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A situation in which prices for securities, especially stocks, rise far above their actual value. This trend continues until investors realize just how far prices have risen, usually, but not always, resulting in a sharp decline. Bubbles usually occur when investors, for any number of reasons, believe that demand for the stocks will continue to rise or that the stocks will become profitable in short order. Both of these scenarios result in increased prices.

A famous example of a bubble is the dot-com bubble of the 1990s. Dot-com companies were hugely popular investments at the time, with IPOs of hundreds of dollars per share, even if a company had never produced a profit, and, in some cases, had never earned any revenue. This came from the theory that Internet companies needed to expand their customer bases as much as possible and thus corner the largest possible market share, even if this meant massive losses. NASDAQ, on which many dot-coms traded, rose to record highs. This continued until 2000, when the bubble burst and NASDAQ quickly lost more than half of its value.
Farlex Financial Dictionary. © 2012 Farlex, Inc. All Rights Reserved


A price level that is much higher than warranted by the fundamentals. Bubbles occur when prices continue to rise simply because enough investors believe investments bought at the current price can subsequently be sold at even higher prices. They can occur in virtually any commodity including stocks, real estate, and even tulips.
Wall Street Words: An A to Z Guide to Investment Terms for Today's Investor by David L. Scott. Copyright © 2003 by Houghton Mifflin Company. Published by Houghton Mifflin Company. All rights reserved. All rights reserved.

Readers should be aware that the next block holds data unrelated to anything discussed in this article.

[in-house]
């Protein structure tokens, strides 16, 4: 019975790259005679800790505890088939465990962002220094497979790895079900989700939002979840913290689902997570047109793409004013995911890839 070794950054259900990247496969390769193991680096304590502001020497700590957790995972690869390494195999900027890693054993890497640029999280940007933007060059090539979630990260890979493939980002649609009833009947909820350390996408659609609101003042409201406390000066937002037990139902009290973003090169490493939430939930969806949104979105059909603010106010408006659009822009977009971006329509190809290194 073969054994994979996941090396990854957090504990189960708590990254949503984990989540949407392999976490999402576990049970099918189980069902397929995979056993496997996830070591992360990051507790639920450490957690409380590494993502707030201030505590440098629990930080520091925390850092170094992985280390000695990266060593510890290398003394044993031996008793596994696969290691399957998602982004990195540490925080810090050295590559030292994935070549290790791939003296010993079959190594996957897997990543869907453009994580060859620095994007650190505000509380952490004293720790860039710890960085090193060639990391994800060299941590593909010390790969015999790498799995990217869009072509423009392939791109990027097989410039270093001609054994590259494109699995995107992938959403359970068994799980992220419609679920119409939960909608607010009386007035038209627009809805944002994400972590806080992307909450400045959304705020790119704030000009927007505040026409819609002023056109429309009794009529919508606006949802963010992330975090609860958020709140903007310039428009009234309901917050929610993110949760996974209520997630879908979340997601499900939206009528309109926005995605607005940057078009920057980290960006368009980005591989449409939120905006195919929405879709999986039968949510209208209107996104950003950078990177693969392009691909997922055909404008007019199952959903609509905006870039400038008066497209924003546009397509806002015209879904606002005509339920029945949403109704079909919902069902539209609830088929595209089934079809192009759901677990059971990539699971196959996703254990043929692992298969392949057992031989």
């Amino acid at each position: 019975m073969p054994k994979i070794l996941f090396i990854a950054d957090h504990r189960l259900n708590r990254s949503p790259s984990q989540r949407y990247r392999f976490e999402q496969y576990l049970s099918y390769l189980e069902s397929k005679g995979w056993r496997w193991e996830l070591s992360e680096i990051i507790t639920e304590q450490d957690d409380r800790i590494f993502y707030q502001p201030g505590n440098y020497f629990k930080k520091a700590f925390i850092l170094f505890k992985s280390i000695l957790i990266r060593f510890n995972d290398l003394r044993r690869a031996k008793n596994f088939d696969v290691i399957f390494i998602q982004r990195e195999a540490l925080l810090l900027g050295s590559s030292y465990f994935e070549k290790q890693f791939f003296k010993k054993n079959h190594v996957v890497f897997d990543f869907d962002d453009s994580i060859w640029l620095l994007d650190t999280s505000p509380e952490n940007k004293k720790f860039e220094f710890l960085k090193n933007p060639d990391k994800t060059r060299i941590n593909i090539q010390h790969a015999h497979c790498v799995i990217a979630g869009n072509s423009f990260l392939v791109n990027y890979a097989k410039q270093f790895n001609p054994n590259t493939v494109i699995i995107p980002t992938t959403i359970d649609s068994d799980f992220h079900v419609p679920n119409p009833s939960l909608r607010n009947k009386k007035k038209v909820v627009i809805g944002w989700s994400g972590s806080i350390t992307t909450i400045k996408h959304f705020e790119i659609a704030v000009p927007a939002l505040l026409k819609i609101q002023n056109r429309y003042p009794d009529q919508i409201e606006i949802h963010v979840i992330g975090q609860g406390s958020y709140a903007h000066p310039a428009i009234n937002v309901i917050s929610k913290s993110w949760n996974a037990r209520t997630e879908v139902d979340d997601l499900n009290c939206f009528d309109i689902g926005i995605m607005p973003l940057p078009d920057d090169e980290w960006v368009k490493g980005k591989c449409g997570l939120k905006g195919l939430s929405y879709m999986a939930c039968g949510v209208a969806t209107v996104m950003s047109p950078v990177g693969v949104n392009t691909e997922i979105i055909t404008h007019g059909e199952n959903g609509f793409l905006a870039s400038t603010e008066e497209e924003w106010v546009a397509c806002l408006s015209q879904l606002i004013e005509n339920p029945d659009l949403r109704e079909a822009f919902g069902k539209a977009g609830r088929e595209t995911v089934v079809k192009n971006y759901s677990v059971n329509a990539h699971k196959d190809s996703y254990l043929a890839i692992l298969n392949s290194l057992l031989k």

A period of rapid expansion and price increases, followed by a market slowdown and contraction.Many analysts claim a real estate bubble exists in some cities characterized by a price growth of more than 30 percent per year.Other analysts disagree.(For housing cost information in various states and cities, see the Office of Federal Housing Oversight Web site at www.ofheo.gov, and click on House Price Index.)

The Complete Real Estate Encyclopedia by Denise L. Evans, JD & O. William Evans, JD. Copyright © 2007 by The McGraw-Hill Companies, Inc.
References in periodicals archive ?
Many of the cartoons in volume one, Homefront: 1940-1943, have no captions, but use speech balloons instead.
To add some comic touches, tiny cartoon figures, often with speech balloons, are added and the young narrator's own comments also are included in the margins.
Bush in a Box is a cardboard cutout of President 43 with a set of adhesive speech balloons featuring the usual Bushisms: "Is our children learning?" "They misunderestimated me"--standard-issue Bush-bashing schlock, on sale at Wal-Mart, made in Malaysia.
Speech balloons are used to give a flavour of what's gong on but their actual dialogue sounds like robot claptrap, which is exactly what it is.
The end // of the seeming dream was simply / a walk down from the house through the field." The late Joe Brainard and Creeley produced Class o f '47, an ironic class yearbook for which Brainard drew cartoons and Creeley wrote speech balloons. Apparently, he largely based these on alumni reports from Harvard, his alma mater.
Painting's power to build and revise narratives is underscored by such works as The Estate of Rochelle F., 2009, from her series "The Estate of Rochelle F.," 2009-2010, in which the title is messily adhered to sections of black and white canvas tacked onto a stretcher frame, suggesting a kind of tautological "pre-posthumous" oeuvre; or Love Vibe, 1999-2014, in which the words love your work are written in mirror image in speech balloons stretched across a group of paintings, as an empty signifier of approval given to an artist or a sly mimic of a self-help mantra.
The story is retold in 35 frames with text in Spanish under each panel instead of having the narrative flow in boxes above and dialogue text in speech balloons as we do today.
Brilliant graphic images of masked luchadores alternate with bilingual large speech balloons, as the reader is completely drawn into the bedcover world of Lucha Libre, home base of the Great and Mighty Nikko.
Although the book is mostly wordless, the aliens and the insects have plenty to say in their respective languages, filling speech balloons with sound-symbols.
Ignoring the speech balloons, where would you say these men are?
For eight quid I'm guessing you don't get quite enough 'pre-printed background artwork, characters, speech balloons, titles and more' for a whole class but I might get enough inspiration at the photocopier to have some fun with comic strips.